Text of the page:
Kitchen Design Course Summit at Blum
The Kitchen Design degree course has now been given formal accreditation. Blum UK is generously hosting a meeting and final consultation for the kitchen industry at their Milton Keynes headquarters on Thursday 17th April at 10am.
Bucks University key staff will be there. Alison Shreeve, Head of School Design Craft and Visual Arts
Faculty of Design will describe the innovative course in detail. Johnny will make a presentation on the thinking behind the course, why it is so badly needed and what potential students and individual companies will gain from better qualified staff.
All those interested are welcome.
For further details please contact Christine Vass Email: Christine.Vass@bucks.ac.uk
The Long Kitchen, emotionally durable and multi-generational living space
At the Interior Design Summit on March 11th, sponsored by Blum UK, Johnny talked about kitchen design to suit four generations, on how the kitchen is increasingly becoming the key to a comfortable and satisfying home life. It continues ideas he presented to Newcastle University's December Changing Age initiative, exploring how we can make kitchens that last a long time, thirty years or more and what motivates people to hold on to them.
Jonathan Chapman's book, Emotionally Durable Design inspired some of the content. Come and find out how we can design flexibility and excitement into all aspects of kitchen living.
Interior Design Summit http://www.forumevents.co.uk/forum/Interiors-Design-Summit/interiors-design-summit.html
For the Changing Age initiative http://www.ncl.ac.uk/changingage/about/events/item/LongKitchen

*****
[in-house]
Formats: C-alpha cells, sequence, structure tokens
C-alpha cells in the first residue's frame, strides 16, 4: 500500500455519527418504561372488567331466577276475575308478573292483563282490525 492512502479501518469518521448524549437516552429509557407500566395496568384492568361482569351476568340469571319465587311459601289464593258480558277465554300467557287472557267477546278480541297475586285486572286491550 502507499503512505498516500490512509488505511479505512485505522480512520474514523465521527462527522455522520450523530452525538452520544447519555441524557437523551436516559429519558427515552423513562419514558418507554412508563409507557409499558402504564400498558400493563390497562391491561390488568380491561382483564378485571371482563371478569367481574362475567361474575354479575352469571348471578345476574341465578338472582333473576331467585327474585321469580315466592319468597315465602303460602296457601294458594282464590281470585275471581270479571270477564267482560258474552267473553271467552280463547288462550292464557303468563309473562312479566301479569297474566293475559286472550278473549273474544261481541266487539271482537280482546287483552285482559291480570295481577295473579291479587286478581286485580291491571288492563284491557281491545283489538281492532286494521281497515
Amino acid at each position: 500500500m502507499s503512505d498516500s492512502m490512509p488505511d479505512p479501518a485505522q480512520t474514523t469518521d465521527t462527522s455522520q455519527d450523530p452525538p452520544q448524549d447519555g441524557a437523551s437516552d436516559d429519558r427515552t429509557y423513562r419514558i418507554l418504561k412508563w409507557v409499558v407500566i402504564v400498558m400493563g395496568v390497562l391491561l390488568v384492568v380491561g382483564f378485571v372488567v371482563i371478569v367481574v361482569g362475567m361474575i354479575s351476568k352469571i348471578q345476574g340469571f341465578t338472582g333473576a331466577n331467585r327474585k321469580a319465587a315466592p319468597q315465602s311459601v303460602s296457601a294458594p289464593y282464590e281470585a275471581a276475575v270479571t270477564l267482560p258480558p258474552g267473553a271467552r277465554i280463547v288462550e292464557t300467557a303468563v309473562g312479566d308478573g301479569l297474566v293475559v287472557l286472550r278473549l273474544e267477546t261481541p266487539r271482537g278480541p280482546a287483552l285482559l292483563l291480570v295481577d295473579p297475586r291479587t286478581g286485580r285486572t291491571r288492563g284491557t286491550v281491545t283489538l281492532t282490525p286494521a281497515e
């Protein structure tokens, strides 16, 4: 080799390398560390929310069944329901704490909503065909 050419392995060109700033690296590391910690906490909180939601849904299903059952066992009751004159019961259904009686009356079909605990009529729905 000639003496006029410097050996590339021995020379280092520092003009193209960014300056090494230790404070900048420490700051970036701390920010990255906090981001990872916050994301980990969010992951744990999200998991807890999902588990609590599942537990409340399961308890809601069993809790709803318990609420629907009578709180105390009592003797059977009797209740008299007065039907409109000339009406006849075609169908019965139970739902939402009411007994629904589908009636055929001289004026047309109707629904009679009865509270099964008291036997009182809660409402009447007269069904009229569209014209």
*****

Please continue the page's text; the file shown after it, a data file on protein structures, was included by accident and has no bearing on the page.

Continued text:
Elizabeth David on the radio and in print
BBC Radio 4's Food Programme broadcast a tribute to Elizabeth David on December 29th. It included my discussion with Sir Terence Conran on our joint contribution to kitchen design. It is available on iPlayer: http://www.bbc.co.uk/programmes/b03mckr3
It was her extraordinary kitchen, her original, witty ideas that excited me to design kitchens. She was my aunt but mother to my ideas, in particular the Unfitted Kitchen. For her, a lover of beauty, 'the perfect kitchen would be more like a painter's studio furnished with cooking equipment', a place associated with personal expression, light and creativity.
The vision expressed in her writing was a social one. Rather than strict adherence to her recipes, she cared about the process of cooking with friends and family and the simple pleasures of making and eating food in sympathetic environments. This is why I mention in my blogs. I am trying, in my way, to carry her spirit forward into our twentieth-first century kitchens.
The Observer Food Magazine celebrated her legacy in Rachel Cooke's elucidating piece
The Long Kitchen: new thinking into multi generational kitchens
Newcastle University, a world-leading centre for research into ageing and vitality, is inviting the kitchen industry, journalists and academics to consider new ways of making kitchens. On Thursday 28th November from 11am - 4pm we will discuss how to create products and services for the home and kitchen that can be used by anyone, regardless of age.
My talk, The Long Kitchen, is inspired by ecological considerations and a desire for spaces that are emotionally engaging and functionally durable over a long period of time. We will hear Profs' Tom Kirkwood and Peter Gore share their substantial expertise, making it available for companies that wish to innovate as well as outlining their proposal to make an advanced test kitchen.
The invitation-only conference will be set in globally-recognised research facilities on campus. Andrew Davies, the much sought editor of KBB Review, will be chairing the event.
For full details www.ncl.ac.uk/changingage
Please contact Helen Neat at helen.neat.ncl.ac.uk or call 0191 222 6837 to register.
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